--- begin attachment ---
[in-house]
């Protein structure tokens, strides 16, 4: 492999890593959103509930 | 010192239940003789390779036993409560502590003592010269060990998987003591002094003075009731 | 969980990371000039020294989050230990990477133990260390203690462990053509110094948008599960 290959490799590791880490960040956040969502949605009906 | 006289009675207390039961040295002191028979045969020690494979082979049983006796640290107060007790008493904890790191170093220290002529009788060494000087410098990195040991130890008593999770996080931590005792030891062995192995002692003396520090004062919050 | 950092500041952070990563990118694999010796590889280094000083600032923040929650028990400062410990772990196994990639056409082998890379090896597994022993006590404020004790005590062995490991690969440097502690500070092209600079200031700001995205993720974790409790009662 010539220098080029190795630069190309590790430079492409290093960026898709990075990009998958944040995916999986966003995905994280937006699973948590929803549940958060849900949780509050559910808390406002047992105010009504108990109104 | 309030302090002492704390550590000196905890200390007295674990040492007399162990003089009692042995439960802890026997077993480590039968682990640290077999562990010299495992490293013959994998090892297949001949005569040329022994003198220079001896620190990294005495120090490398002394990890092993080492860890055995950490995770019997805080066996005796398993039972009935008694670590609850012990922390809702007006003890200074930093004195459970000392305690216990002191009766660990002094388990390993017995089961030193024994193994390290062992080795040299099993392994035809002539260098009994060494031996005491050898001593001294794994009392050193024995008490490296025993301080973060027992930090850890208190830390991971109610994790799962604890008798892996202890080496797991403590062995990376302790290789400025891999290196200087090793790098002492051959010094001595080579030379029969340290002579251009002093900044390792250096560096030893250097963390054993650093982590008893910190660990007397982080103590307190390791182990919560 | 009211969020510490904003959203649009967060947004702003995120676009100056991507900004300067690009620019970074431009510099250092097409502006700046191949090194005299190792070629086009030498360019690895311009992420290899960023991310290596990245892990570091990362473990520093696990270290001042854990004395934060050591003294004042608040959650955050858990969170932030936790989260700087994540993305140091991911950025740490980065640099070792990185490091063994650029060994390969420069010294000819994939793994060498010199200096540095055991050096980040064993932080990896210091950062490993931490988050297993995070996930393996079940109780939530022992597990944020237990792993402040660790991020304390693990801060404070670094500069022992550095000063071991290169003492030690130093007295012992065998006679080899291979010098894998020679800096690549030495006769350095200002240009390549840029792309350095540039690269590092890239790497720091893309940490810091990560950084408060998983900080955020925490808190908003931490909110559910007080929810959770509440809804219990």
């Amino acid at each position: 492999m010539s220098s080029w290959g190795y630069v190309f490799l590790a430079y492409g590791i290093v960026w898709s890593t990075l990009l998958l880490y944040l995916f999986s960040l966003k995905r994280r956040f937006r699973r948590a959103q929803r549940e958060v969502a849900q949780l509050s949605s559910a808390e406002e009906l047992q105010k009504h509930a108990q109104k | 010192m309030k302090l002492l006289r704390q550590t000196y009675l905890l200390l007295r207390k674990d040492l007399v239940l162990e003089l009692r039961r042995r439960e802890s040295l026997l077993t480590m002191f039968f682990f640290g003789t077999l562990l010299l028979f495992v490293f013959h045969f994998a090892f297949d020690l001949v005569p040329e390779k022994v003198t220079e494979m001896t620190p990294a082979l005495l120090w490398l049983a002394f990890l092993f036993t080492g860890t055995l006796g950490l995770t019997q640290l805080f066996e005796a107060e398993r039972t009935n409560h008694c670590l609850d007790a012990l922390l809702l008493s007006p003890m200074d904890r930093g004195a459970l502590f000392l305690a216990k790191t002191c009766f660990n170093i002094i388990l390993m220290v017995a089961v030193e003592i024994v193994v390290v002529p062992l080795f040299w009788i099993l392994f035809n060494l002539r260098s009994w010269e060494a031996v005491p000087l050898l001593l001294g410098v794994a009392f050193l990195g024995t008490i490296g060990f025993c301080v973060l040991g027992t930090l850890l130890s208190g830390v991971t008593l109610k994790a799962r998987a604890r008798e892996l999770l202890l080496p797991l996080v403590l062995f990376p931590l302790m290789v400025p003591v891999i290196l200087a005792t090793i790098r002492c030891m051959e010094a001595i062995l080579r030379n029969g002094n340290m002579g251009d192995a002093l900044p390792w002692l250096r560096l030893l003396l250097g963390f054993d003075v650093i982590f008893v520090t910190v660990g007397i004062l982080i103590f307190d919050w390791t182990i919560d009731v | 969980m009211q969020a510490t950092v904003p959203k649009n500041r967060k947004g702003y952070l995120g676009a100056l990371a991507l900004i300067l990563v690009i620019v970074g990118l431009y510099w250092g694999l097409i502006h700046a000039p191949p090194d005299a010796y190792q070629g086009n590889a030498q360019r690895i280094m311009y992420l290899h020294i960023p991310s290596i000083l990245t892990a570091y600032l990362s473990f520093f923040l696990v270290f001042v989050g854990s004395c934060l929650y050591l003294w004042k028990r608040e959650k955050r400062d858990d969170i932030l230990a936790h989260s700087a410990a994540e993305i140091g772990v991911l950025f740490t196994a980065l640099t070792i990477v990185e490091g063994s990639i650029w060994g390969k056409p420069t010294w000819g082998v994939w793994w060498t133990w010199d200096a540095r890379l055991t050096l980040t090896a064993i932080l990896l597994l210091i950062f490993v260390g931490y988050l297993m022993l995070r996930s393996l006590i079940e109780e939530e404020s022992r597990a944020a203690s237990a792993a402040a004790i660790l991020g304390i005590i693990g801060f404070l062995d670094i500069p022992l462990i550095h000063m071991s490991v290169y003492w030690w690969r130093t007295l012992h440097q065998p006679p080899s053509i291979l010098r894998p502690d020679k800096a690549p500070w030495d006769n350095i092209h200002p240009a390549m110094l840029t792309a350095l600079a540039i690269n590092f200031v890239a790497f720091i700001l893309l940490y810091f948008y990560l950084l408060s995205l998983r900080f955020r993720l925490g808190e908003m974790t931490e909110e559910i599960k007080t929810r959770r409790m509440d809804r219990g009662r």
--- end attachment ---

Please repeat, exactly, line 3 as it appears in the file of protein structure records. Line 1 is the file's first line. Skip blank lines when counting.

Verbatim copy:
């Amino acid at each position: 492999m010539s220098s080029w290959g190795y630069v190309f490799l590790a430079y492409g590791i290093v960026w898709s890593t990075l990009l998958l880490y944040l995916f999986s960040l966003k995905r994280r956040f937006r699973r948590a959103q929803r549940e958060v969502a849900q949780l509050s949605s559910a808390e406002e009906l047992q105010k009504h509930a108990q109104k | 010192m309030k302090l002492l006289r704390q550590t000196y009675l905890l200390l007295r207390k674990d040492l007399v239940l162990e003089l009692r039961r042995r439960e802890s040295l026997l077993t480590m002191f039968f682990f640290g003789t077999l562990l010299l028979f495992v490293f013959h045969f994998a090892f297949d020690l001949v005569p040329e390779k022994v003198t220079e494979m001896t620190p990294a082979l005495l120090w490398l049983a002394f990890l092993f036993t080492g860890t055995l006796g950490l995770t019997q640290l805080f066996e005796a107060e398993r039972t009935n409560h008694c670590l609850d007790a012990l922390l809702l008493s007006p003890m200074d904890r930093g004195a459970l502590f000392l305690a216990k790191t002191c009766f660990n170093i002094i388990l390993m220290v017995a089961v030193e003592i024994v193994v390290v002529p062992l080795f040299w009788i099993l392994f035809n060494l002539r260098s009994w010269e060494a031996v005491p000087l050898l001593l001294g410098v794994a009392f050193l990195g024995t008490i490296g060990f025993c301080v973060l040991g027992t930090l850890l130890s208190g830390v991971t008593l109610k994790a799962r998987a604890r008798e892996l999770l202890l080496p797991l996080v403590l062995f990376p931590l302790m290789v400025p003591v891999i290196l200087a005792t090793i790098r002492c030891m051959e010094a001595i062995l080579r030379n029969g002094n340290m002579g251009d192995a002093l900044p390792w002692l250096r560096l030893l003396l250097g963390f054993d003075v650093i982590f008893v520090t910190v660990g007397i004062l982080i103590f307190d919050w390791t182990i919560d009731v | 969980m009211q969020a510490t950092v904003p959203k649009n500041r967060k947004g702003y952070l995120g676009a100056l990371a991507l900004i300067l990563v690009i620019v970074g990118l431009y510099w250092g694999l097409i502006h700046a000039p191949p090194d005299a010796y190792q070629g086009n590889a030498q360019r690895i280094m311009y992420l290899h020294i960023p991310s290596i000083l990245t892990a570091y600032l990362s473990f520093f923040l696990v270290f001042v989050g854990s004395c934060l929650y050591l003294w004042k028990r608040e959650k955050r400062d858990d969170i932030l230990a936790h989260s700087a410990a994540e993305i140091g772990v991911l950025f740490t196994a980065l640099t070792i990477v990185e490091g063994s990639i650029w060994g390969k056409p420069t010294w000819g082998v994939w793994w060498t133990w010199d200096a540095r890379l055991t050096l980040t090896a064993i932080l990896l597994l210091i950062f490993v260390g931490y988050l297993m022993l995070r996930s393996l006590i079940e109780e939530e404020s022992r597990a944020a203690s237990a792993a402040a004790i660790l991020g304390i005590i693990g801060f404070l062995d670094i500069p022992l462990i550095h000063m071991s490991v290169y003492w030690w690969r130093t007295l012992h440097q065998p006679p080899s053509i291979l010098r894998p502690d020679k800096a690549p500070w030495d006769n350095i092209h200002p240009a390549m110094l840029t792309a350095l600079a540039i690269n590092f200031v890239a790497f720091i700001l893309l940490y810091f948008y990560l950084l408060s995205l998983r900080f955020r993720l925490g808190e908003m974790t931490e909110e559910i599960k007080t929810r959770r409790m509440d809804r219990g009662r």